Thanks, Eric

Anyway, I guess this is something that you all might want to be aware of when using a “content match” type of campaign with any advertising channel. I’ll let you know how it turns out!

6 thoughts on “Yahoo Search Marketing Content Match Delivers Untargeted Traffic

  1. Rhen

    Hey man great blog. I was just contemplating advertising with them, I know how sloppy they are with catching up with Google. Even MSN AdCenter has done a better job in like 20 times LESS time, so naturally I felt their content network wouldn’t be good.

  2. sheikh pervez

    Great piece of information, it really helps.
    One more thing
    the free credit link has expired now

    Sheikh Pervez

  3. kevin

    WOW, great piece of work. I wish I had the time and ability to analyze my site’s traffic. I was taken over $9,000 by with similar circumstances. The only proof I got was from another person’s complaint and the fact the average visitor site time was less than .02 seconds. Ask claimed they did not charge for visits under a specific time but they sure debited my account. When Overture was the main player in the ad space, I was averaging over 6.5% conversion, CPA of under $2.00 and actually made money. My average sale is $25.00 and my current CPA with Yahoo and Google/adwords is $16.00. I lose money with PPC and have made NO CHANGES from what I’ve done the past few years. All I can do is scratch my head. I cannot figure out what to do. I’m looking for an attorney to go after Ask and I wish I could figure out how to optimize my ppc’s. I just launched a test with adwords Broad match/Phrase/Exact match. I’m hoping to GOD the Phrase works much better and I’ll use my 120 keyword phrase template for my ads… God Bless you for your work. Good job.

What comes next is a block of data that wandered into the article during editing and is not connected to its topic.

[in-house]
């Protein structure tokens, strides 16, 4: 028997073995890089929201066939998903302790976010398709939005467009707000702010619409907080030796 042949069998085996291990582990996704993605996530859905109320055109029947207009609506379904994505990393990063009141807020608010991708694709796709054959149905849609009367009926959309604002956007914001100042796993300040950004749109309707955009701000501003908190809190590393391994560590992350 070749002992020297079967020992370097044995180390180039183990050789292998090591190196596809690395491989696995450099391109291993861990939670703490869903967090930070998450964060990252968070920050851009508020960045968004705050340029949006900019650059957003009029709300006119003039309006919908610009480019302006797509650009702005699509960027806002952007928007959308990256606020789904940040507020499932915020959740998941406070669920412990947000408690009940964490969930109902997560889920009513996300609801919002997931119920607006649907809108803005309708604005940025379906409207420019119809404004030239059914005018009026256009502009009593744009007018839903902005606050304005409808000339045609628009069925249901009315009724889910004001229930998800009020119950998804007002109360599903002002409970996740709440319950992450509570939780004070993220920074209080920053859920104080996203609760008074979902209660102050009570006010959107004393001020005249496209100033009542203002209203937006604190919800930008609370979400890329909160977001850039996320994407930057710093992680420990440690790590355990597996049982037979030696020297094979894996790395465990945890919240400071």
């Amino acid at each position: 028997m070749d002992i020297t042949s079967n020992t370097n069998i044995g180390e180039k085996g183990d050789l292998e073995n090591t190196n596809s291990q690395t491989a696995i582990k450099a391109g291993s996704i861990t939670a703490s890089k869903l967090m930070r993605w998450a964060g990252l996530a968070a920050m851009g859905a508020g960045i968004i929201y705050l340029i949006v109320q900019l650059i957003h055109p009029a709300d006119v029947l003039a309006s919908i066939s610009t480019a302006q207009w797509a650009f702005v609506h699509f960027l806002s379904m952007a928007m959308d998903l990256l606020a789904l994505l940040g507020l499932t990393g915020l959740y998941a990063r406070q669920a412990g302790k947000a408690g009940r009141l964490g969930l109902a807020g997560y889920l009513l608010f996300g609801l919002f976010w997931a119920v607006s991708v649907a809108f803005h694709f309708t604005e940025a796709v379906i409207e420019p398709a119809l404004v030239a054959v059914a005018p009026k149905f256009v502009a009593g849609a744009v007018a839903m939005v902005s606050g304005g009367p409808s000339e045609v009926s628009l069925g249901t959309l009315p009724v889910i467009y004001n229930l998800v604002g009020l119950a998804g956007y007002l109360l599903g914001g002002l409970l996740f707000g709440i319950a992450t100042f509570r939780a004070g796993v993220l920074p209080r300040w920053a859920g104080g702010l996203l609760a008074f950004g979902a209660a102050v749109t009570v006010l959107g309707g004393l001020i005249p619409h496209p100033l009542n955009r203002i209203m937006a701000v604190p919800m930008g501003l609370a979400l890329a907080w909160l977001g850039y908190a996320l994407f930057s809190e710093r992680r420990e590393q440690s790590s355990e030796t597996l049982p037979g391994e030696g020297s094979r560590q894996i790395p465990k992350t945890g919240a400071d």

4. Chris

    I’ve just a printed off a list of sites our ads through content match where appearing on when Yahoo decided to turn our campaigns content match on. None of them are relevant to what we are trading at all, and ti has cost a lot of money.

    Thanks Yahoo.